martes, 29 de noviembre de 2016

MercatorNet: What is Nigeria’s population?

MercatorNet: What is Nigeria’s population?
What is Nigeria’s population?

What is Nigeria’s population?

More questions about the official figures.
Marcus Roberts | Nov 29 2016 | comment 

Over a year ago this blog questioned whether population figures coming out of Nigeria could be trusted. In particular, we asked whether the population was really at 180 million people and whether fertility rates were as high as was claimed and were not falling. We noted that:
“some academics believe that the population of some of the northern states were inflated by about a quarter and some of the southern areas were reduced due to political pressure.”
Population determines resources and political power, so regions have an interest in “fiddling” the population books.
Today these questions are being raised again by the editors of the Guardian Nigeria. The editors noted that the Director-General of the National Population Commission has announced that the country’s population is now 182 million people (and is thus the seventh most populous nation in the world). This figure was based upon the last census figure of 140 million gathered in 2006 and a growth rate of 3.5 per cent and includes other factors such as declining infant mortality rate and rising life expectancy. However, “most Nigerians” still “find it difficult to believe the figures” since they form the basis for sharing the country’s resources among the federated states. As the editors say, it is hard to see how there is a growing youth bulge (with 40 per cent of the population under the age of 14) when the NPC itself claims that “this growth is happening at a time the nation’s gross domestic product (GDP) is shrinking amid biting recession”.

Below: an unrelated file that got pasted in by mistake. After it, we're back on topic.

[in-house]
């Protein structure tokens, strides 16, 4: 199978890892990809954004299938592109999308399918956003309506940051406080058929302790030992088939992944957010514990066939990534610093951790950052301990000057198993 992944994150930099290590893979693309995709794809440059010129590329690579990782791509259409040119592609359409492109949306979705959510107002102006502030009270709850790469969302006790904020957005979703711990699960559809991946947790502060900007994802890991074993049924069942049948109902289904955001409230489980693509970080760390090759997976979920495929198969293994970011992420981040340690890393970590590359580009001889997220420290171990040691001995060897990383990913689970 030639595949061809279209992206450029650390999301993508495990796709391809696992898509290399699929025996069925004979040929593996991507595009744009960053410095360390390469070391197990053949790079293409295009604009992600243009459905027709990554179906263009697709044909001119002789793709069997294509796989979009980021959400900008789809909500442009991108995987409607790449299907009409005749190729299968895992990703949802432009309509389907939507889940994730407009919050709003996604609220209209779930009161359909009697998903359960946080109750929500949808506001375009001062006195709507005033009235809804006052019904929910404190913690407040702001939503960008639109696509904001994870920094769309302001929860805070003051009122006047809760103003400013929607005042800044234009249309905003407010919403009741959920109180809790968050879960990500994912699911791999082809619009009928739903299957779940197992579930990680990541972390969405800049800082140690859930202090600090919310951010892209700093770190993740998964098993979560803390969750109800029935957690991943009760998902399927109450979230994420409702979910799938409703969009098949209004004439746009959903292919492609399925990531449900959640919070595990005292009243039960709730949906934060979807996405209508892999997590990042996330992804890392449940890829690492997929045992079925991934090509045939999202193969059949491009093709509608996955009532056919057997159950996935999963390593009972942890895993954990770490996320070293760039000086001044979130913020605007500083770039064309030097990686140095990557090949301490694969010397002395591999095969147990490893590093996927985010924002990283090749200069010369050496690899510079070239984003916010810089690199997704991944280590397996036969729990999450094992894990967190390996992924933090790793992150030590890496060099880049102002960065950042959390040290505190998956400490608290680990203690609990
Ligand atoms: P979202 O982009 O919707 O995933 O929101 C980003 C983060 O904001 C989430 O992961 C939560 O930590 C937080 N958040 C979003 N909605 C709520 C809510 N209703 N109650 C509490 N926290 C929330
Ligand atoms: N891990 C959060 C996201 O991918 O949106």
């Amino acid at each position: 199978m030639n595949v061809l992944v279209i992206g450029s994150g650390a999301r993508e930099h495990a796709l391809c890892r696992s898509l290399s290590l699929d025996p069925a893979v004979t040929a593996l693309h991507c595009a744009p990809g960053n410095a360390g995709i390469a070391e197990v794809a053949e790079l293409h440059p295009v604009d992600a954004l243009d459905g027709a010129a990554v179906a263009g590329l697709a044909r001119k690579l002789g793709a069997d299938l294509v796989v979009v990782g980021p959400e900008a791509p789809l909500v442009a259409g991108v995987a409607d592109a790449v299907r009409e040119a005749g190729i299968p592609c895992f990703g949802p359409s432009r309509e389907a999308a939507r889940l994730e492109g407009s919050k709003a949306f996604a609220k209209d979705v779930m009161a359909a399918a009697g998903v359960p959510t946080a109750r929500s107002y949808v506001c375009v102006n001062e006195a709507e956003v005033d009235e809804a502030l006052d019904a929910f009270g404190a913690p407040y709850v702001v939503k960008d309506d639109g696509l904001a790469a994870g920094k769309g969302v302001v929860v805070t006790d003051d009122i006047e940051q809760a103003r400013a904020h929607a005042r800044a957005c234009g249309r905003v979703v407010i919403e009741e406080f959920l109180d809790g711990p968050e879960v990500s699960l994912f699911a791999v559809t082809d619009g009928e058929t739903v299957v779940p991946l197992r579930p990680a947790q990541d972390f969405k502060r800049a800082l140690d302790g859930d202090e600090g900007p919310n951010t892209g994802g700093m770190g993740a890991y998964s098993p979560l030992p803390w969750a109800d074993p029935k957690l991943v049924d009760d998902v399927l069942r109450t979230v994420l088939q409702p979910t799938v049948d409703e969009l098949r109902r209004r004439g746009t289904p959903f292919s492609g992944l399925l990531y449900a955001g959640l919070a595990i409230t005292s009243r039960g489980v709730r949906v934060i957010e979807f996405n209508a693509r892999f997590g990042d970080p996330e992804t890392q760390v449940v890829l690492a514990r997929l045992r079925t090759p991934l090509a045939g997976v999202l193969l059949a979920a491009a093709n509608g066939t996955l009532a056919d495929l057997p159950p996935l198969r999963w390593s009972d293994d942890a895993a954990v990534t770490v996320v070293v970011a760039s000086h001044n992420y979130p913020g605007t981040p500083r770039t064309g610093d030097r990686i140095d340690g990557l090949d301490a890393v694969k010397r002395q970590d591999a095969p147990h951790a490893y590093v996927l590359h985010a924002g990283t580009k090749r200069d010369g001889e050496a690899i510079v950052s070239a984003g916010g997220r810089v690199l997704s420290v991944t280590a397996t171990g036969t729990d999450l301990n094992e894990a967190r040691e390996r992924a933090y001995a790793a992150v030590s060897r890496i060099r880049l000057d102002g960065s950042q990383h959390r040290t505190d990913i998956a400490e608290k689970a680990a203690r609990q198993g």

Basing the figure of 182 million upon the 2006 census is problematic, since that earlier figure of 140 million was itself disputed by some of Nigeria’s states, such as Lagos State. Similarly, the growth rate of 3.5 per cent is much higher than that estimated by the World Bank in 2013 (2.8 per cent) and that estimated by Index Mundi this year (2.44 per cent). Indeed, a former Chairman of the NPC, Dr Festus Odimegwu, claimed that Nigeria has not “had any credible census since 1816”! Further, the 2018 census has been estimated by the current NPC head as going to cost 222 billion Nigerian naira (USD 710 million), a large amount of money to spend if the results are not going to be trusted. As the editors conclude, perhaps the answer is to change the devolution of powers under the federation:
“Above all, the country should stop using population as basis for revenue sharing. As we proclaim so often here, restructuring of the federation is the solution. If powers and responsibilities are devolved in a federation, different federating units will be free to determine the true population they should plan for and develop.”
Either way, it is a good reminder not to take official figures as certain. Especially in countries with large populations, violence and/or poor infrastructure.

One of the most sobering sentences you will read this week is in today's lead article by Tim Rarick: "84% of [European] parents who are in the top fifth of household income are married, as opposed to 42% of parents in the bottom fifth of household income". The figure is much the same for the United States.
In the words of a famous developmental psychologist, "The family is the most powerful, the most humane, and by far the most economical system known for building competence and character." So why do governments ignore its potential?

Michael Cook 

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